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Silly Putty

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Silly putty dripping through a hole

Silly Putty (originally called nutty putty) is a silicone plastic "clay" made with silicone oil and boric acid. , sold as a toy for children by Binney & Smith Inc.. It was created as a scientific accident when scientists in the United States were trying to find a replacement for rubber during World War II.


Silly Putty is sold as a 0.47 oz (13 g) piece of plastic clay inside an egg-shaped plastic container. It is an example of an inorganic plastic (polymer). It has many unusual characteristics. When pressed on comics or other newspaper pages, the loose ink transfers to the Silly Putty, which is then able to be stretched out. It bounces, showing its rubber qualities. It breaks when you give it a sharp blow. It can flow like a liquid when it is slowly stretched and will "melt" into a puddle over a long enough period of time, and so shows properties of non-newtonian liquids that can act as both a solid and a liquid. Slime is another toy with similar properties.

Silly Putty History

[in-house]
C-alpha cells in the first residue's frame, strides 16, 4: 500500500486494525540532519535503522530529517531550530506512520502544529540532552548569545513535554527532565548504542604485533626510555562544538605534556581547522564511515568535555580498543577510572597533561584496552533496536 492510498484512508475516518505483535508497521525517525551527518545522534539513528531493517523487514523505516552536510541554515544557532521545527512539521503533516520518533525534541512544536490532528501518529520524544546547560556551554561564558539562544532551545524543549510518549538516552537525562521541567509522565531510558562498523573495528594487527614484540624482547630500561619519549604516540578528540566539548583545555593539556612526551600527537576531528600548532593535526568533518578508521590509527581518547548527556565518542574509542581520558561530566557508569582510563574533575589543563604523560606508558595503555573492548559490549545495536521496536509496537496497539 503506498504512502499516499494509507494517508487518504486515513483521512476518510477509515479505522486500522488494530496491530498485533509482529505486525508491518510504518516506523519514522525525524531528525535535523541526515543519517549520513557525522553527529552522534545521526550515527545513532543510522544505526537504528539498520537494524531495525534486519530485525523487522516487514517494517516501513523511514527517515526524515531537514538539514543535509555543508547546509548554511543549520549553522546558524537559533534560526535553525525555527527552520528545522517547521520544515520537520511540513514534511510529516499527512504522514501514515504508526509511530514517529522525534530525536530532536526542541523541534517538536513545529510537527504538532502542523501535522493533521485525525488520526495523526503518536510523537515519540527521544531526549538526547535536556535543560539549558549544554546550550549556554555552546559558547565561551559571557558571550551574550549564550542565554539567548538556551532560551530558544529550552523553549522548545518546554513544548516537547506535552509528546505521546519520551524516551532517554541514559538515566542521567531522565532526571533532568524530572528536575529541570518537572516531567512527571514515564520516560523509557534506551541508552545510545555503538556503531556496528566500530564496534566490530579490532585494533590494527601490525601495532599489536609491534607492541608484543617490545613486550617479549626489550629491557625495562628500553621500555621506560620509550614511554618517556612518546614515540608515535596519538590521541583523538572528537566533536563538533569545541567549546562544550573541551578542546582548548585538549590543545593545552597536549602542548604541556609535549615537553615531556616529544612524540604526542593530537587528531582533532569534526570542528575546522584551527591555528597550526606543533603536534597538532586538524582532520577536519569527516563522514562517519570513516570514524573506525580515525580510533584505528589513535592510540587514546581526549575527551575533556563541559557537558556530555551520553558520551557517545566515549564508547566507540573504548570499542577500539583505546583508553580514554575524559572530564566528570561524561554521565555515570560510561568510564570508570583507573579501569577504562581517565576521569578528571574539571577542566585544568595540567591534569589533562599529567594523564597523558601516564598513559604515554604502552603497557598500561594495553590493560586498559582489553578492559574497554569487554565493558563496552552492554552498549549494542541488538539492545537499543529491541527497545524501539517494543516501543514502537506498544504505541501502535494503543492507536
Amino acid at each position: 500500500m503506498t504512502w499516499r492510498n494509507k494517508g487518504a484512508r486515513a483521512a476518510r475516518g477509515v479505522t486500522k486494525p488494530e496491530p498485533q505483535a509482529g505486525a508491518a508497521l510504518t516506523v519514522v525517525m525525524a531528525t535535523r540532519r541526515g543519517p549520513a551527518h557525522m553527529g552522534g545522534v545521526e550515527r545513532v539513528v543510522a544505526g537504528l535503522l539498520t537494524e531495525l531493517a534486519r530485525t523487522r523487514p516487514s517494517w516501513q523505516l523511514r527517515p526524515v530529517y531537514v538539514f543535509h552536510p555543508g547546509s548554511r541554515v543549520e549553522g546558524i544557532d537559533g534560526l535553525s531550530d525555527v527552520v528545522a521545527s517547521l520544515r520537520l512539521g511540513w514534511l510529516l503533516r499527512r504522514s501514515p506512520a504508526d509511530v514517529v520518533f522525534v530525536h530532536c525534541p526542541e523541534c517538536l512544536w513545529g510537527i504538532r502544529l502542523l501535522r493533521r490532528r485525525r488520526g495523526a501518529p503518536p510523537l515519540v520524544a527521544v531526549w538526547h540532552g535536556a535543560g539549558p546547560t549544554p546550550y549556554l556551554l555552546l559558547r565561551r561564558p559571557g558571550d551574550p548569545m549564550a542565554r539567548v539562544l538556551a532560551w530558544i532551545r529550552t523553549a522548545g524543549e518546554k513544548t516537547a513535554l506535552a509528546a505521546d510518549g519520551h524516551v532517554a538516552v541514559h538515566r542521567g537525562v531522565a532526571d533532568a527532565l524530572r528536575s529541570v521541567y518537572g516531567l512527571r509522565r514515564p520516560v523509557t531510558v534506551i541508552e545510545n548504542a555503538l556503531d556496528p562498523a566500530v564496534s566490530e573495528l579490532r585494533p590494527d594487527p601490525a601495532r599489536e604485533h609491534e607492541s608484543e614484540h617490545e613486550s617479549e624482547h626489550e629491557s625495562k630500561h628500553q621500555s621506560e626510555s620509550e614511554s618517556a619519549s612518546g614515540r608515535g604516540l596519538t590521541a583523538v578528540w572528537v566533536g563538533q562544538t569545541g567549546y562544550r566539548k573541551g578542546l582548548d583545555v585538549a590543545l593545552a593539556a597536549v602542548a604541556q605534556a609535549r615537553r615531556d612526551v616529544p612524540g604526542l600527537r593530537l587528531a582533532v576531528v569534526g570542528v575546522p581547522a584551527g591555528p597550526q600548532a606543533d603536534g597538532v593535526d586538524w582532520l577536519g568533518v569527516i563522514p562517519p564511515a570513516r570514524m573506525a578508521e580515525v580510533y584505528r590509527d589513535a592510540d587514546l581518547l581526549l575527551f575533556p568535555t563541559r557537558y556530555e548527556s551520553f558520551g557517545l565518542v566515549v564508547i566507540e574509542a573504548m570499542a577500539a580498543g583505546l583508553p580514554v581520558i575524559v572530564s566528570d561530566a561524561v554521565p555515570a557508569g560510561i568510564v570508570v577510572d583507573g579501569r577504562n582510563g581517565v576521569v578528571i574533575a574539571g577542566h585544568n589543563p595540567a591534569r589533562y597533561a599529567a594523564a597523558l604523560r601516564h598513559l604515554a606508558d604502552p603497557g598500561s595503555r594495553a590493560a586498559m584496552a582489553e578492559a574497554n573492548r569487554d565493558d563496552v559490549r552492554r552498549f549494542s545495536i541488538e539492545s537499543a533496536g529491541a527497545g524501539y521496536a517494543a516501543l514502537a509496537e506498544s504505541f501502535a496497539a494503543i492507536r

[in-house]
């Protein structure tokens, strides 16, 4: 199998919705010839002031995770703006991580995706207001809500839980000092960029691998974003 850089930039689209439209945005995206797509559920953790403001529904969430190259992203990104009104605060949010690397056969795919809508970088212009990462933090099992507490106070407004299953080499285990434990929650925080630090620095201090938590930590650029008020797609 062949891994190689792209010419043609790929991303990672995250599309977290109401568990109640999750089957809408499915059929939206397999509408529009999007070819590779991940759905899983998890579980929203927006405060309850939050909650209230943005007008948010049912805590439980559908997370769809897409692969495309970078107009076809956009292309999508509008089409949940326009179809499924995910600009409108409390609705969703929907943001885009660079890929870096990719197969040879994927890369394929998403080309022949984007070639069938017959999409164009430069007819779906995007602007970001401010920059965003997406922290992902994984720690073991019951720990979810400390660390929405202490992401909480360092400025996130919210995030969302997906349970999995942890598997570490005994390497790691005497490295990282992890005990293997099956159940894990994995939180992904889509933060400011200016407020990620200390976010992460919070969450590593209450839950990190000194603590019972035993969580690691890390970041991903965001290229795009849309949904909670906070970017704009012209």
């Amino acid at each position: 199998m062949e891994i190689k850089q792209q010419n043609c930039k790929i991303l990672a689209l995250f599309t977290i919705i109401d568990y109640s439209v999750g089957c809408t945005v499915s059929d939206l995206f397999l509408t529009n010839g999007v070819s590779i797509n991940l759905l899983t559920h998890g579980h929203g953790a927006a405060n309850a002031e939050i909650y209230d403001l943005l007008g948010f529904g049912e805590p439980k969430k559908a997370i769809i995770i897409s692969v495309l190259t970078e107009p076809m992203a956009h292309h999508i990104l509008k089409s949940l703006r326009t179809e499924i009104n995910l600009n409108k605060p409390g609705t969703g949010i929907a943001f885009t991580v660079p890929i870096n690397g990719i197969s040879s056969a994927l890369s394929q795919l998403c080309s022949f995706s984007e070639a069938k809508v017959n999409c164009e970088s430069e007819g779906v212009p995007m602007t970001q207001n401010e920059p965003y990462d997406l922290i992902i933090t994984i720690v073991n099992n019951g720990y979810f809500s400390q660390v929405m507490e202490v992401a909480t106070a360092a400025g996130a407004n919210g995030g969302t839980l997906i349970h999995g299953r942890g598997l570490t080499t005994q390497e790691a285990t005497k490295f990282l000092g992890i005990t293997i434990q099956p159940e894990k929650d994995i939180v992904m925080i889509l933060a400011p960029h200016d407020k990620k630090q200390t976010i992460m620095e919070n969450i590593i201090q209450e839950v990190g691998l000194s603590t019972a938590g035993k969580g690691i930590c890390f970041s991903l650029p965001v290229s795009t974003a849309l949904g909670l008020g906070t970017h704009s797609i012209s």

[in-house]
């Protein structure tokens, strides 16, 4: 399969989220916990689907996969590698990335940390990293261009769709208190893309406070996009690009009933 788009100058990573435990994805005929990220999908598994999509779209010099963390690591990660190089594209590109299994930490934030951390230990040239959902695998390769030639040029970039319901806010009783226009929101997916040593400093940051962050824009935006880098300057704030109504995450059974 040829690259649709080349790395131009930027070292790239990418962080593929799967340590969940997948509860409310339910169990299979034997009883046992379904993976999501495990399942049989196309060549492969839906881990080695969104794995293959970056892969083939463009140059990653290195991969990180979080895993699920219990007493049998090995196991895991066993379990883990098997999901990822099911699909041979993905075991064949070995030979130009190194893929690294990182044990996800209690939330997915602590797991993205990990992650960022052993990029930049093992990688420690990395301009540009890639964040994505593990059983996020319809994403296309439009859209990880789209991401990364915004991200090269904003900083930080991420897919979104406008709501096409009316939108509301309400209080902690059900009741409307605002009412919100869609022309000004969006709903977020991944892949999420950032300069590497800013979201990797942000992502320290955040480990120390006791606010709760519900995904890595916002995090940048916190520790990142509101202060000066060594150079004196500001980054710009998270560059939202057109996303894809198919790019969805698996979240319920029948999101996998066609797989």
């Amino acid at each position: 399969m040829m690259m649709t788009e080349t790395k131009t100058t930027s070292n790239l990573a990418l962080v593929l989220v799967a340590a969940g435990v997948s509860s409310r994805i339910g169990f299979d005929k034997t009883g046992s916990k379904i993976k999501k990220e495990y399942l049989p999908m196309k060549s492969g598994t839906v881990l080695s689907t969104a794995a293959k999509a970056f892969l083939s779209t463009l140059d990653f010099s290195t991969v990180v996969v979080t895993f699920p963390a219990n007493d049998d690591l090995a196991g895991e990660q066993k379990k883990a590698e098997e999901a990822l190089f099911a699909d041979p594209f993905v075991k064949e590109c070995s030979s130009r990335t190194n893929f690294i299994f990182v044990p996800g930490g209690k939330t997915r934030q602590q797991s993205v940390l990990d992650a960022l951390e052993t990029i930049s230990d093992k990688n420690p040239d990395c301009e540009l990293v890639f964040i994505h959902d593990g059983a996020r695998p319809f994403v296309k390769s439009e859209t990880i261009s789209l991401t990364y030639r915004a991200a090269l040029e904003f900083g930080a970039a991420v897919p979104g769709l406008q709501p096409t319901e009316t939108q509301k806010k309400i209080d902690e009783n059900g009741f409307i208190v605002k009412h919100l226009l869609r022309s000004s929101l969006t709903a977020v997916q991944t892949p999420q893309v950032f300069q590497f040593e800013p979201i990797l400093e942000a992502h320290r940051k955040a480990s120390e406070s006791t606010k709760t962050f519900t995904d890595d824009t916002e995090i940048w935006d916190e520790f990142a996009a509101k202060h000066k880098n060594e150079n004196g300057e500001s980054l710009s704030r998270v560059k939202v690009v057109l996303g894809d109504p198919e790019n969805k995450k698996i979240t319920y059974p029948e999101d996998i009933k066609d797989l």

Silly Putty was invented by accident during World War II. The U.S. government needed an artificial rubber substitute. James Wright had a material that came close, but it easily melted and could not hold its shape, so it was not pursued any further. A toy store owner, Ruth Fallgatter got access to the material and started carrying it in her toy shop. After she lost interest in the product, Peter Hodgson later took it over and started marketing it. Hodgson called it "Silly Putty" and began packaging it in plastic eggs as part of an Easter holiday promotion. It took a while for Silly Putty to get popular after TV ads were created for it that are considered to be one of the first tv commercials for kids. It has since become one of the best selling toys of all time. In 1968, Apollo 8 astronauts even took Silly Putty to lunar orbit with them and used it to hold down tools in zero gravity.[1]


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